A couple of weeks later and Simon came along to help me descend the first pitch and check if the line was present in the sump. Arriving at my previous high (low?) point, I elected to take the higher level and after a few arduous minutes was at the narrow passage at the head of pitch 1. This sported no anchors other than an ancient steel bar wedged in the base of the stream and with the sharp rock threatening to chew my puny 8mm rope, so the tackle bag was wedged in a crack to provide a rope protector. A squeeze down brought a pleasant surprise – lots of space and fluted grey walls with a slight spray from the cascading stream, as the cave entered the fine grey rock of the Great Limestone.
Cascades at the base were enjoyed and after another brief wet crawl, a larger, dry section was encountered, followed by a short duck and then the sump, which thankfully sported a 7mm hawser anchored to a large flake. Satisfied, we made our exit and I resolved to return asap to dive, aiming to learn the sump to enable me to carry ropes and bolting gear through it to make the subsequent pitches safe, not wishing to trust the state of the 40-year-old single spits that were apparently placed for ladders.
As it turned out, Simon was busy with other stuff, but a super evening trip into Nent with Adele let me recover more ropes to take into Redmire and my trusty daughter Beth was recruited to help carry the dive kit. Despite her not having caved for 4 years, I had no worries about Beth – she is the coolest caver I know and made for the job.
Digging out my original tiny semi-dry for Beth to wear, Adele again came to the rescue sourcing tiny new wellies and loaning her ‘bright as the sun’ lighting system. Sunday morning came and Beth arrived early, having to be home at 6:30 for a friend’s engagement party – she had saved a bit of time by already wearing the dive suit that I suggested she unzip and peel down for the drive!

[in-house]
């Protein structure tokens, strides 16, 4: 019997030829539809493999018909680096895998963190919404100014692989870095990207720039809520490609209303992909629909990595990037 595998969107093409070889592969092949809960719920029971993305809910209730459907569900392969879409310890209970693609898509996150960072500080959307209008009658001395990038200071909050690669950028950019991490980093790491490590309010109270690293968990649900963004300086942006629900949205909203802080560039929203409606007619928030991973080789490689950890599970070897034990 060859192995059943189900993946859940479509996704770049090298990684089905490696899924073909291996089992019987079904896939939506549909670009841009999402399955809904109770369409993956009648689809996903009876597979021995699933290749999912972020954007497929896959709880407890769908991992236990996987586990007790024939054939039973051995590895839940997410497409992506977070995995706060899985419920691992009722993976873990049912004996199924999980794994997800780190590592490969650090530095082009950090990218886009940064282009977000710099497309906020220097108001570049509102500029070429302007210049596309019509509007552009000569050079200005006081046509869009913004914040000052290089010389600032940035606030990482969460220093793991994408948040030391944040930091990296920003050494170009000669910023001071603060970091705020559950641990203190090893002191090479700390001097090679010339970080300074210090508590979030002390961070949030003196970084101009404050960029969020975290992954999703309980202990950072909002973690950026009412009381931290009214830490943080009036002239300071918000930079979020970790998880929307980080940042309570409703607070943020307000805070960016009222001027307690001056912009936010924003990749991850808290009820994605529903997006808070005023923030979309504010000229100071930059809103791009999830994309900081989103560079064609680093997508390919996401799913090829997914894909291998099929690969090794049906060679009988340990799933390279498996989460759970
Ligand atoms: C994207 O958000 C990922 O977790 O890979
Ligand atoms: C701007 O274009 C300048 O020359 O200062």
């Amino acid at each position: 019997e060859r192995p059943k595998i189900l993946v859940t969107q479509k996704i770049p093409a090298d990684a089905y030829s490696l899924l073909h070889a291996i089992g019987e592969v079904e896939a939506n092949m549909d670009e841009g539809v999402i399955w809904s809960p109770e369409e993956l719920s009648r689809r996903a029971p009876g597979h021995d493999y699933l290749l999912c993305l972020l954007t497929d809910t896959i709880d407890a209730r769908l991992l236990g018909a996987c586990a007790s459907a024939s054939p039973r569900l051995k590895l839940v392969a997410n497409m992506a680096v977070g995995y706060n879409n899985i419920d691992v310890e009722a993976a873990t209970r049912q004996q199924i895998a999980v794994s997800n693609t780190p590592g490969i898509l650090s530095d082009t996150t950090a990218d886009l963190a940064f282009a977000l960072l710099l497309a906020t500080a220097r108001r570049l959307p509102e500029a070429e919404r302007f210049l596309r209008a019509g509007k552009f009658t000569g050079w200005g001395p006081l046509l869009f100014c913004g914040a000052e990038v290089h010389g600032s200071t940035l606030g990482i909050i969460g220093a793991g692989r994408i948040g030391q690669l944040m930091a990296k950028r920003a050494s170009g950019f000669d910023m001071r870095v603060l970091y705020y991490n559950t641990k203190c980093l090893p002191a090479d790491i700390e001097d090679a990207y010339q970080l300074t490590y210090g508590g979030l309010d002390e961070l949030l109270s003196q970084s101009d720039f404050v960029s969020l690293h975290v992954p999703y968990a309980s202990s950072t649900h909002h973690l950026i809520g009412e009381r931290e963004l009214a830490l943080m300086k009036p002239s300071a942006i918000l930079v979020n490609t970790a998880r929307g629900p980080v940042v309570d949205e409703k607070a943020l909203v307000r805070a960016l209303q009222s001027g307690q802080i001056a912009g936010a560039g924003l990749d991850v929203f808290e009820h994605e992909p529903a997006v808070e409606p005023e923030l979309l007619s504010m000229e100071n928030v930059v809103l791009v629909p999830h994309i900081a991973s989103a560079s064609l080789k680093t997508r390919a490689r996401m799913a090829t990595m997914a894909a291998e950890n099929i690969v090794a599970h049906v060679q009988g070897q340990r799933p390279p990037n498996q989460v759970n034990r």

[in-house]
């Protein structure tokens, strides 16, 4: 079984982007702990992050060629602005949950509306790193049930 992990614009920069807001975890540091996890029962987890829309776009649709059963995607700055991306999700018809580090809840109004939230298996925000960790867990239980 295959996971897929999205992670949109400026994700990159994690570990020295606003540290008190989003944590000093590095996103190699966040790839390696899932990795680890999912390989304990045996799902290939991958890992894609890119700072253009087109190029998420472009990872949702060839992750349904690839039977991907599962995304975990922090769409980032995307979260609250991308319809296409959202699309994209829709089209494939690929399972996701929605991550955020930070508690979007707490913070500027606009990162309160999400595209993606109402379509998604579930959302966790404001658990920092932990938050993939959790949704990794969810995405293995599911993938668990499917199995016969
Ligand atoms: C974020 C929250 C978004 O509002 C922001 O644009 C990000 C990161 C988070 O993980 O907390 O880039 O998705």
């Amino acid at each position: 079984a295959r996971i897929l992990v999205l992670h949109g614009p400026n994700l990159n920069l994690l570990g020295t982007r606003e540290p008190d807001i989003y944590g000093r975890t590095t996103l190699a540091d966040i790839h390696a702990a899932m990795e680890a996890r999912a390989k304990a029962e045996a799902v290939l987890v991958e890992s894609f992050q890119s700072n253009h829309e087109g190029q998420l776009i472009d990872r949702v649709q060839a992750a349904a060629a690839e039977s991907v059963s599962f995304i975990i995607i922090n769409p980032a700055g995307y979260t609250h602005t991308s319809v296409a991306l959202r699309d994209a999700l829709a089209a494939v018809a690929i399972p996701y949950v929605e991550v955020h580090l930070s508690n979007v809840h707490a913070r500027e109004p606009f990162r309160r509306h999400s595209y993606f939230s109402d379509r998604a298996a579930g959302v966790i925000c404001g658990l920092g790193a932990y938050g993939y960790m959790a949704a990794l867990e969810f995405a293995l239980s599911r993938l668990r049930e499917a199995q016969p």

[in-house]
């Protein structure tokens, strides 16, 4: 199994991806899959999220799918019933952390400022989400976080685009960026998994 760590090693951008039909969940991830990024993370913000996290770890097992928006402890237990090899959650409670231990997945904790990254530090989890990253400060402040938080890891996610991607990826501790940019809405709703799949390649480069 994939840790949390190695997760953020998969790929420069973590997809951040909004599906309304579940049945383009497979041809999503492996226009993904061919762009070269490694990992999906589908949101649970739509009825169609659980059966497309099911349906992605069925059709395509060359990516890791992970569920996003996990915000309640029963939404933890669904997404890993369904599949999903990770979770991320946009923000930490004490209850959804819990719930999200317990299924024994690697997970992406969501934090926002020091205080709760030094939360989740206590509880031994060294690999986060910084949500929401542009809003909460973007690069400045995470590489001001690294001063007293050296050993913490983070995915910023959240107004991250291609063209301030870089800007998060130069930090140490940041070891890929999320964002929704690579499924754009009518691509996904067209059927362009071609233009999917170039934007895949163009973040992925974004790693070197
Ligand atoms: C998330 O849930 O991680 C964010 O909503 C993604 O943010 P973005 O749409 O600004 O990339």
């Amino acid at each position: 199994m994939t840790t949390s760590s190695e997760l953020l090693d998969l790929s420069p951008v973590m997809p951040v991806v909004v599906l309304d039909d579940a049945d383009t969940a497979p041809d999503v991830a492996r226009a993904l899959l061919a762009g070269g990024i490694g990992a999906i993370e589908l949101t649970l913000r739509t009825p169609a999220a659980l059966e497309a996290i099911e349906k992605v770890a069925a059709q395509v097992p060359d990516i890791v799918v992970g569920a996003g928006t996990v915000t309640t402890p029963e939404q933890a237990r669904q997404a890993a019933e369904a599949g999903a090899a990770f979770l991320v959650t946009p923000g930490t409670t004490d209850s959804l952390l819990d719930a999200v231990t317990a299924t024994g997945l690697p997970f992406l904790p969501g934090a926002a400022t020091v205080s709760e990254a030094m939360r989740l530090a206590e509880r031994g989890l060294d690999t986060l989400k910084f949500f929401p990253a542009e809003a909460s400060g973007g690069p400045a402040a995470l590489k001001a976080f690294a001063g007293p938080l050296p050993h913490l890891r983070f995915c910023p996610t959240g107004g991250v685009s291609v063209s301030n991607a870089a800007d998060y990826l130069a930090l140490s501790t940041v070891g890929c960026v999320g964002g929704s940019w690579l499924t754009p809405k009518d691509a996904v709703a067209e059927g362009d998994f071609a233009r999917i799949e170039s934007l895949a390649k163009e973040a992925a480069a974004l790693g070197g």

Parking up in Buckden, touroids were about in force and one old chap with 2 sticks, booming Old-Etonian voice, an odd hat and baggy shorts was entranced by Beth’s attire.
Old guy – ‘are you potholing?’
Beth – ‘yes’
‘Just my dad’.
‘Gosh you have a very young-looking dad! (dashes off to his wife) ‘Emma – potholers – they’re absolutely bats!’
We cracked up and wearing far too much tight rubber, combined with weights, ropes, cylinder etc. etc., began the slog up the hill. A drink of Lucozade and a ‘before’ picture of Beth, then on with the fight.
I managed to get stuck in the same place as my first visit – Beth pulled me out, I dropped my helmet and struggled to retrieve it. I could see Beth having doubts, but I assured her we had done the worst, having taken an hour to pass 40 feet with the 2 big bags, on a section we called ‘Traverse of the Bastards’ with a nod to Game of Thrones. The pitch was rigged and Beth descended faultlessly before I lowered the dive kit and joined her.
Beth waited in the dry section before the duck as I surveyed the sump, wondering if I had time to investigate it. Putting on my hood, Beth said ‘with your face squashed up you look like Jamie Oliver!’ I put on my new mask and went through the duck underwater to test it, whereupon a quick view of the sump made me want to get on with it. I returned to Beth ‘I feel good – I’m going to have a quick look’. Beth helped me kit up and I noticed I had left my necklace hose clip back at the pitch – sod it, I’ll just bite hard and be careful not to lose my mouthpiece.
Diving in, any clarity was soon lost and the murky grope began, slowly passing sharp roof pendants and wriggling between 2 ribs, passing a tied-off weight, when I began to ascend a steep gravel slope. Great, I thought – through! But no – instead of breaking surface my head clonked on the roof and the line vanished into a wall of sand. A quick scrabble yielded a cloud of muck and no way through – with only 1 reg. and a small cylinder I quickly decided to reverse, managing to curl up and invert – back the tied line, no vis. – which one is out, which is down – this one, OK, now stuck – reach back unhook the line from my tap and continue. Soon out and a shout to Beth through the duck. A quick de-kit and the gear was placed onto a dry ledge. It turned out that while I was underwater, Beth spent her time watching the antics of a weird white larva in the bottom of the stream and she was keen to show me her find.
We exited smoothly to the welcome daylight, enjoying the walk down the hill, followed by a swim in the Wharfe and refreshments by the car. We didn’t have any time for the pub, but we were both satisfied by the achievements of the day, with me being a very proud dad.
This is going to be a long project, but it isn’t possible without the help of some super people – thanks!
Pics. by IC, BC and Simon Beck.